YOUR ACTIVE ADULT SPECIALIST
Since we began our series on Kitec Plumbing, many people have contacted me concerning how to detect Kitec and what to do if it exists in their home… or in a home that an Agent is selling. Today’s Article will cover the possibility of getting repaid for the cost of replacing Kitec Plumbing and repairing the damage.
As always, if you have any questions about your business, real estate, estate planning, or any other legal issue, please let us know by e-mailing me at firstname.lastname@example.org.
Clients of ours who have obtained estimates to replace the Kitec plumbing in their homes have reported costs of $8,000-$10,000. Of course, this amount would vary based upon the size of the home and the extent that walls and ceilings may have to be opened. This is most likely far less than the cost would be of repairing the damage after a failure of the piping causes flooding in the home. Naturally, these concerns give rise to the question: Who should pay for the repair or replacement of Kitec Plumbing? This question has a variety of possible answers.
1. Pay it Yourself – While this answer is generally the least desirable approach, anyone dealing with Kitec plumbing should focus first on alleviating the risk of flooding from a pipe failure. Plumbers may recommend some lower cost immediate solutions such as reducing the water pressure if replacement is not affordable. Merely because a property owner pays to replace the plumbing does not mean that they waive any claims for recourse against anyone who may have breached a duty to disclose the Kitec’s presence in their home.
2. Join the Class Action Lawsuit – As you should be aware, the present interest in Kitec plumbing was stimulated in part by a $125 million Settlement entered in Federal Court between Ipex (maker of Kitec) and related parties, as Defendants, and various damaged property owners, as Plaintiffs. You can get information on the Settlement and Claim forms at: http://www.kitecsettlement.com/ At this point it is unknown how much the Claimants will receive since that may depend upon how many claims are filed. Significantly, this Class Action and Settlement appears to be the only legal recourse remaining against the Kitec manufacturer or the developers of real property due to the expiration of various claims deadlines (Statutes of Limitation).
3. Lawsuit against Third Parties – Many property owners learned about the Kitec issue for the first time through our Blogs and other recent communications. Under California law, a Seller of real property is required to disclose to a Buyer any defective conditions affecting the Property of which they have actual knowledge. While original owners of the Property should have had knowledge of the Kitec issue, many did not disclose this to subsequent owners who now must deal with this problem. In such cases, the injured Buyer may have legal recourse against the Seller for all of the repair and replacement costs as well as legal costs incurred. Similarly, a Buyer may possibly have a claim against real estate agents involved in the transaction if they had or should have had knowledge of the problem. While there are time limits and other legal requirements for such a legal action, recourse against a third party could involve the following:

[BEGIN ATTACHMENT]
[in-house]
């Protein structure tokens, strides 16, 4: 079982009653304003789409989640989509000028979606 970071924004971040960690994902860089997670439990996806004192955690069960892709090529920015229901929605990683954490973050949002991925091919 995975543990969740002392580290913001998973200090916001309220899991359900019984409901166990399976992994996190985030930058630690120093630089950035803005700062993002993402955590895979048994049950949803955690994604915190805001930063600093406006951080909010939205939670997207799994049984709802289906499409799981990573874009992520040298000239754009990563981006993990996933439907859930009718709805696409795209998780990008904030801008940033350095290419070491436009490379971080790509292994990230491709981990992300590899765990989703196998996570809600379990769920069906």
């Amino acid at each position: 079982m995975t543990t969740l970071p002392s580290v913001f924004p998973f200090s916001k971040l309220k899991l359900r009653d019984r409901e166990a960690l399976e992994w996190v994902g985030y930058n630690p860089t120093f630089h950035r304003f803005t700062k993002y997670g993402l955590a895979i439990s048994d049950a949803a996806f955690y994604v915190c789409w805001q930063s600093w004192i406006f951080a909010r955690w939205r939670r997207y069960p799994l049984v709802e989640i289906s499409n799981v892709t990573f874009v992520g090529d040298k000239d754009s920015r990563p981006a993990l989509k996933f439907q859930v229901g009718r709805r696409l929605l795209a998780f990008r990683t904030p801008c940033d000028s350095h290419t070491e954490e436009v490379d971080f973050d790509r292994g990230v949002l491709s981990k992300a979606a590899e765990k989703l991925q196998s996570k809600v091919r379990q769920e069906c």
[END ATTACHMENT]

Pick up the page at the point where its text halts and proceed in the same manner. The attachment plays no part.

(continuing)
a. Small Claims Court – In California, claims for $10,000 or less may be brought in the Small Claims Court in every County. These actions tend to be fast and low-cost but parties cannot be represented by attorneys (which keeps it fast and low-cost). Small Claims is typically exempt from Contract requirements for Mediation and possibly Arbitration.
b. Mediation – Most real estate purchase contracts contain certain Alternate Dispute Resolution provisions which require the parties (Buyer and Seller) to participate in non-binding Mediation before filing any lawsuit or Arbitration. Mediation can be an effective means of resolving claims… depending upon the willingness of the parties and their interest in avoiding the costs and risks of further legal action.
c. Lawsuit / Arbitration – depending upon the Contract provisions or the agreement of the parties, a Buyer’s claims against a Seller and possibly against involved agents must proceed through either a lawsuit filed in the Superior Court or through binding Arbitration. In these matters, the parties are all typically represented by legal counsel. The key here is that the Buyer must allege: (1) that the Defendants knew about the Kitec plumbing; (2) that the Defendants failed to disclose it; (3) that the Buyer had no knowledge of the Kitec in the Property; (4) that the presence of the Kitec materially affected how much the Buyer would have paid for the Property if it had been disclosed; and (5) as a result, the Buyer suffered damages. Generally, the defendants would deny these allegations and the legal matter would proceed forward until either a Trial or Arbitration occurs or the parties reach a Settlement themselves. Settlement generally occurs in 90+% of cases at some point in time.
If you or someone you know is facing Kitec issues, please feel free to forward this Article to them as well as Parts 1 and 2. Here are links to these prior Articles:
Kitec Plumbing Part 1: Should You be Concerned?
Kitec Plumbing Part 2: Failure Causes & Recommendations
For over 20 years, the attorneys of BPE Law Group have been serving the legal needs of our clients wherever they may be and as complex and unique as the situation may demand.
This article is not intended to be legal advice, and should not be taken as legal advice. Every case requires review of specific facts and history, and a formal agreement for service. Please feel free to contact us if you need legal advice and are interested in seeing if we can help you.